|Publication number||US5339197 A|
|Application number||US 08/182,376|
|Publication date||Aug 16, 1994|
|Filing date||Jan 13, 1994|
|Priority date||Mar 31, 1989|
|Publication number||08182376, 182376, US 5339197 A, US 5339197A, US-A-5339197, US5339197 A, US5339197A|
|Original Assignee||Yen Yung Tsai|
|Export Citation||BiBTeX, EndNote, RefMan|
|Patent Citations (31), Referenced by (19), Classifications (13), Legal Events (3)|
|External Links: USPTO, USPTO Assignment, Espacenet|
This is a continuation of application Ser. No. 07/884,464 filed May 13, 1992, now abandoned, which is a continuation of application Ser. No. 07/331,495 filed on Mar. 31, 1989, now abandoned.
This invention relates generally to an optical element, such as a membrane or pellicle, and more particularly to an optical pellicle with superior properties of transmissivity.
In recent years, pellicles have played an important role in the fabrication of semiconductor wafers used in integrated semiconductor circuits. As is well understood by those in the art, pellicles protect photomasks which are used in the various photolithography steps required in wafer preparation and fabrication.
The typical pellicle takes the form of an extremely thin optical membrane which is supported on a ring-like frame, the entirety of which is then placed over the photomask to prevent contamination of the mask during photolithography. To be most effective, a pellicle should not only prevent contamination of a photomask, but it also must exhibit a very high degree of optical transmissivity at the wavelength of light used during photolithography. The requirements of transmissivity for an optical pellicle are generally discussed in an article entitled "Pellicle Protection of IC Masks" by Ron Hershel, published in 1981 by the Society of Photo Optical Instrumentation Engineers.
Mercury lamps have typically been used as a light source in lithography operations. These lamps normally exhibit maximum amounts of light at wavelengths of 365, 405 and 436 nanometers, known by those skilled in the art as the mercury atom's I, H and G spectral lines ("the I, H and G lines"), respectively. Projection steppers used in lithography have traditionally used mercury's G line, i.e. light having a wavelength of 436 nanometers. For this reason, pellicles have been developed which exhibit maximum transmissivity at the G line. However, to facilitate use at various wavelengths, so-called broadband pellicles have been developed which exhibit an average transmissivity of about 92% over the I, H and G lines.
Because of the shorter wavelengths at the I and H lines, use of these wavelengths from the mercury lamp can increase resolution beyond that achieved at the G line. While the transmission of a conventional 2.85 micron thick pellicle, that is, 92%, is often sufficient, it would be preferable if the transmission was greater than 92% at the I, H and G lines. Of course, any loss in transmission as the light passes through the pellicle will reduce the light which contacts the mask. This requires either stronger mercury lamps, or increased time of exposure.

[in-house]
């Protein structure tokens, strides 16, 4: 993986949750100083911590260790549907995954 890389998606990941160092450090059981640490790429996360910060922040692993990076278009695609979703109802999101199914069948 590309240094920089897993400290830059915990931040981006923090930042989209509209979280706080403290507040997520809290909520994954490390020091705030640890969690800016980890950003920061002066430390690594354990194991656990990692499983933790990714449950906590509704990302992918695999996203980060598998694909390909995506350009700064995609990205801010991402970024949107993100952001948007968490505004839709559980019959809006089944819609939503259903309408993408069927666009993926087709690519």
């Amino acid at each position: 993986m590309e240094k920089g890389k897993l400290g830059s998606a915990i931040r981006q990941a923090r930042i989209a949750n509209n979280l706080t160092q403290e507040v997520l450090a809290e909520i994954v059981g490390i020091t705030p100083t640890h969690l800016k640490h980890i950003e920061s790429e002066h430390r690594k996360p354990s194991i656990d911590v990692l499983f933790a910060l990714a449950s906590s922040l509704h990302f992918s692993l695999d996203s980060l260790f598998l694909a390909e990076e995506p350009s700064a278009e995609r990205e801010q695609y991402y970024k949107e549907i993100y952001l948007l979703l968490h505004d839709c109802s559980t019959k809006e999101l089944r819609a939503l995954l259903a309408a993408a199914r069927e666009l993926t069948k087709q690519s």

Pellicles with multiple anti-reflective coating layers have been developed to increase transmissivity. Such pellicles are disclosed in my U.S. Pat. No. 4,759,990. While these pellicles permit higher average transmissivity for the I, H and G lines, they are typically more expensive than pellicles having a single anti-reflective coating on each side.
A necessary feature of all optical pellicles is that they be relatively durable. If a pellicle product breaks during use, it not only requires replacement, which can be a sensitive operation potentially resulting in contamination of the mask area, but the breakage of the membrane itself can cause contamination by pellicle debris falling onto the mask. Thicker pellicles, such as 2.85 micron pellicles sold by Micro Lithography, Inc., are far more durable than thinner pellicles such as those of 0.86 micron thickness. However, with thicker pellicles, it is often more difficult to control pellicle thickness and uniformity. Thickness control directly affects uniformity, and uniformity can vary not only from pellicle to pellicle (or lot to lot) but also across the face of any particular membrane.
It is therefore a general object of the present invention to provide an optical pellicle which overcomes the drawbacks and limitations of prior art proposals. More specifically, the invention has as its objects the following: (1) to provide a pellicle having peak transmissivity at wavelengths corresponding to the wavelengths emitted by a mercury lamp in a photolithography process; (2) to develop a maximum-transmissivity, optical pellicle that is sufficiently durable that it is not prone to breakage, but which is not so thick that lot-to-lot and edge-to-edge uniformity is a problem; (3) to provide a pellicle which can be used with steppers that are used at the higher resolution, shorter I and H lines; (4) to provide a pellicle which can be used interchangeably with a wide variety of steppers using different wavelengths from mercury light; (5) to provide a pellicle which exhibits greater than 92% transmissivity at the critical wavelengths; (6) to develop a pellicle having a single anti-reflective coating on each side which has transmissivity at the above-identified critical wavelengths approaching that of a pellicle having multiple anti-reflective coatings on each side; and ( 7) to provide a superior optical pellicle which can be fabricated using largely proven techniques.